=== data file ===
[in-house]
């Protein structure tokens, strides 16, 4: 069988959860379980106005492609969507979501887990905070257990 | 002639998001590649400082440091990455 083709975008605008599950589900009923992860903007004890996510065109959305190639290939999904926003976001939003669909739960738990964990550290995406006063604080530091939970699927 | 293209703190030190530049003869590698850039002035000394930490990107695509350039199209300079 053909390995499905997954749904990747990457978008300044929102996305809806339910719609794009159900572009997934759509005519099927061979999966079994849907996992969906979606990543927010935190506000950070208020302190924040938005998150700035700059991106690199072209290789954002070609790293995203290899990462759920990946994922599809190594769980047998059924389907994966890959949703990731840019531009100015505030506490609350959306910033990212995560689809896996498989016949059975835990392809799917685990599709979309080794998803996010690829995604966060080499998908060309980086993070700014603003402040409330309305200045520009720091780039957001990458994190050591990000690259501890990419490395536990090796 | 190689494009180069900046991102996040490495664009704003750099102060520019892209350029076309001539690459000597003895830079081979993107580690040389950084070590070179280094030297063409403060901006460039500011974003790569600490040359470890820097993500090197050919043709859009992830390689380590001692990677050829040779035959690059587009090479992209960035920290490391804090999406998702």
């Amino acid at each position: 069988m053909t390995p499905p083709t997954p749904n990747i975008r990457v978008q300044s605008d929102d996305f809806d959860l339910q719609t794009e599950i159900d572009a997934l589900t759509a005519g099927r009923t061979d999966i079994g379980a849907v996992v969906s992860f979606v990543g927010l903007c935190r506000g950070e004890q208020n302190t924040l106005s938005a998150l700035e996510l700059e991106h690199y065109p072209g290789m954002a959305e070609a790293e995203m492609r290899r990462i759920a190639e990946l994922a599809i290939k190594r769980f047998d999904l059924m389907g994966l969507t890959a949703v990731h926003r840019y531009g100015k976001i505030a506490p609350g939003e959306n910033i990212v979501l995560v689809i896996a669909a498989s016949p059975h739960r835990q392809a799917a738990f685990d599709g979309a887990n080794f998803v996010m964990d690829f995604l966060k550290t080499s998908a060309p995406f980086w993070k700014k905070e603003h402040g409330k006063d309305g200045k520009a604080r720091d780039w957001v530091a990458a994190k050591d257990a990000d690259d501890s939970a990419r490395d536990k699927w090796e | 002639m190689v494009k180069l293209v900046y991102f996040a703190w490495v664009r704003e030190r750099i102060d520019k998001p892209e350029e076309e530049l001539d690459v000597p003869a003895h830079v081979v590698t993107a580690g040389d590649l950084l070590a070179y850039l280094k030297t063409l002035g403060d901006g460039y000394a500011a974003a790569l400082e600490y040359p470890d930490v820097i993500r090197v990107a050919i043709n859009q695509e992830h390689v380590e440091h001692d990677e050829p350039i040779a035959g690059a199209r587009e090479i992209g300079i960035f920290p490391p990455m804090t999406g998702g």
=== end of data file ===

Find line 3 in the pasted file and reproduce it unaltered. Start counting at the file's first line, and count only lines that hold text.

């Amino acid at each position: 069988m053909t390995p499905p083709t997954p749904n990747i975008r990457v978008q300044s605008d929102d996305f809806d959860l339910q719609t794009e599950i159900d572009a997934l589900t759509a005519g099927r009923t061979d999966i079994g379980a849907v996992v969906s992860f979606v990543g927010l903007c935190r506000g950070e004890q208020n302190t924040l106005s938005a998150l700035e996510l700059e991106h690199y065109p072209g290789m954002a959305e070609a790293e995203m492609r290899r990462i759920a190639e990946l994922a599809i290939k190594r769980f047998d999904l059924m389907g994966l969507t890959a949703v990731h926003r840019y531009g100015k976001i505030a506490p609350g939003e959306n910033i990212v979501l995560v689809i896996a669909a498989s016949p059975h739960r835990q392809a799917a738990f685990d599709g979309a887990n080794f998803v996010m964990d690829f995604l966060k550290t080499s998908a060309p995406f980086w993070k700014k905070e603003h402040g409330k006063d309305g200045k520009a604080r720091d780039w957001v530091a990458a994190k050591d257990a990000d690259d501890s939970a990419r490395d536990k699927w090796e | 002639m190689v494009k180069l293209v900046y991102f996040a703190w490495v664009r704003e030190r750099i102060d520019k998001p892209e350029e076309e530049l001539d690459v000597p003869a003895h830079v081979v590698t993107a580690g040389d590649l950084l070590a070179y850039l280094k030297t063409l002035g403060d901006g460039y000394a500011a974003a790569l400082e600490y040359p470890d930490v820097i993500r090197v990107a050919i043709n859009q695509e992830h390689v380590e440091h001692d990677e050829p350039i040779a035959g690059a199209r587009e090479i992209g300079i960035f920290p490391p990455m804090t999406g998702g």